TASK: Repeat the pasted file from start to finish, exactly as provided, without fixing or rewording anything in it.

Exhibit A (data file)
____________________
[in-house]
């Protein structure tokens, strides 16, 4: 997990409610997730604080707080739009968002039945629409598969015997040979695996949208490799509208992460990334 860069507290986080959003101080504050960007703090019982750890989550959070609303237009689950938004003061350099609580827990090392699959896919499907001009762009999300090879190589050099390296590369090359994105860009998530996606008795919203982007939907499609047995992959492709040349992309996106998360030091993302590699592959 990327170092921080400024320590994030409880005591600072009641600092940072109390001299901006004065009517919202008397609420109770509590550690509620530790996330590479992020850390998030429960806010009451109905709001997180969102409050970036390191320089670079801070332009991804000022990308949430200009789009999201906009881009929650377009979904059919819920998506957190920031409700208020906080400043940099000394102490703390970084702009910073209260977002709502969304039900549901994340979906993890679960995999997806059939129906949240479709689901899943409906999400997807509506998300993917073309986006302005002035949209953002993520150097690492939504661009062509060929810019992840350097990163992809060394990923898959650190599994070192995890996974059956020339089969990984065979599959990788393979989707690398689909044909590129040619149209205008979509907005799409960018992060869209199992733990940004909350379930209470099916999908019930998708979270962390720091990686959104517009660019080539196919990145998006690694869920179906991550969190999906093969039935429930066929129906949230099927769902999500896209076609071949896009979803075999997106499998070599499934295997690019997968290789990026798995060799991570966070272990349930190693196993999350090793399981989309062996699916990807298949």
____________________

[in-house]
């Protein structure tokens, strides 16, 4: 997990409610997730604080707080739009968002039945629409598969015997040979695996949208490799509208992460990334 860069507290986080959003101080504050960007703090019982750890989550959070609303237009689950938004003061350099609580827990090392699959896919499907001009762009999300090879190589050099390296590369090359994105860009998530996606008795919203982007939907499609047995992959492709040349992309996106998360030091993302590699592959 990327170092921080400024320590994030409880005591600072009641600092940072109390001299901006004065009517919202008397609420109770509590550690509620530790996330590479992020850390998030429960806010009451109905709001997180969102409050970036390191320089670079801070332009991804000022990308949430200009789009999201906009881009929650377009979904059919819920998506957190920031409700208020906080400043940099000394102490703390970084702009910073209260977002709502969304039900549901994340979906993890679960995999997806059939129906949240479709689901899943409906999400997807509506998300993917073309986006302005002035949209953002993520150097690492939504661009062509060929810019992840350097990163992809060394990923898959650190599994070192995890996974059956020339089969990984065979599959990788393979989707690398689909044909590129040619149209205008979509907005799409960018992060869209199992733990940004909350379930209470099916999908019930998708979270962390720091990686959104517009660019080539196919990145998006690694869920179906991550969190999906093969039935429930066929129906949230099927769902999500896209076609071949896009979803075999997106499998070599499934295997690019997968290789990026798995060799991570966070272990349930190693196993999350090793399981989309062996699916990807298949």